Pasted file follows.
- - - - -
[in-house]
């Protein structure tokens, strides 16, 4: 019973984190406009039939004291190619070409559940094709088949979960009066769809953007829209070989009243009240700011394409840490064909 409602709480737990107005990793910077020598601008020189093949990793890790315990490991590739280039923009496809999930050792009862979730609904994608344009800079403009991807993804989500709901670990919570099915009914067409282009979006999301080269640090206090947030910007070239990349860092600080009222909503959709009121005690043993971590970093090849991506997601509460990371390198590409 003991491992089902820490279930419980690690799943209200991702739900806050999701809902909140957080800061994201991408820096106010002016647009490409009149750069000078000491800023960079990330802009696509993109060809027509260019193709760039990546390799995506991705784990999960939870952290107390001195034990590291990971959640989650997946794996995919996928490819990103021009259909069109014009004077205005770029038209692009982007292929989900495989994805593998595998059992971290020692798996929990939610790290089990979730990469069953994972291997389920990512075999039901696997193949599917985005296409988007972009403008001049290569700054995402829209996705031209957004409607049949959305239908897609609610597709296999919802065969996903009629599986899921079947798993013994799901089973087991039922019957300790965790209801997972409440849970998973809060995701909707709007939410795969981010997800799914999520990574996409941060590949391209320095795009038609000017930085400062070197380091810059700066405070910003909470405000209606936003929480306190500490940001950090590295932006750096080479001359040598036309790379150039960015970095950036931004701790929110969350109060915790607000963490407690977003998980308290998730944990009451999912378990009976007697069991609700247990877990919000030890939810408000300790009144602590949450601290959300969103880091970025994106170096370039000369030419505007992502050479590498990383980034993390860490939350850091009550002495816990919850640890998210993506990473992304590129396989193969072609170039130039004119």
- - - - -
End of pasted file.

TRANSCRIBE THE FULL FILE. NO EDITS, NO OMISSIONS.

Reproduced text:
[in-house]
């Protein structure tokens, strides 16, 4: 019973984190406009039939004291190619070409559940094709088949979960009066769809953007829209070989009243009240700011394409840490064909 409602709480737990107005990793910077020598601008020189093949990793890790315990490991590739280039923009496809999930050792009862979730609904994608344009800079403009991807993804989500709901670990919570099915009914067409282009979006999301080269640090206090947030910007070239990349860092600080009222909503959709009121005690043993971590970093090849991506997601509460990371390198590409 003991491992089902820490279930419980690690799943209200991702739900806050999701809902909140957080800061994201991408820096106010002016647009490409009149750069000078000491800023960079990330802009696509993109060809027509260019193709760039990546390799995506991705784990999960939870952290107390001195034990590291990971959640989650997946794996995919996928490819990103021009259909069109014009004077205005770029038209692009982007292929989900495989994805593998595998059992971290020692798996929990939610790290089990979730990469069953994972291997389920990512075999039901696997193949599917985005296409988007972009403008001049290569700054995402829209996705031209957004409607049949959305239908897609609610597709296999919802065969996903009629599986899921079947798993013994799901089973087991039922019957300790965790209801997972409440849970998973809060995701909707709007939410795969981010997800799914999520990574996409941060590949391209320095795009038609000017930085400062070197380091810059700066405070910003909470405000209606936003929480306190500490940001950090590295932006750096080479001359040598036309790379150039960015970095950036931004701790929110969350109060915790607000963490407690977003998980308290998730944990009451999912378990009976007697069991609700247990877990919000030890939810408000300790009144602590949450601290959300969103880091970025994106170096370039000369030419505007992502050479590498990383980034993390860490939350850091009550002495816990919850640890998210993506990473992304590129396989193969072609170039130039004119």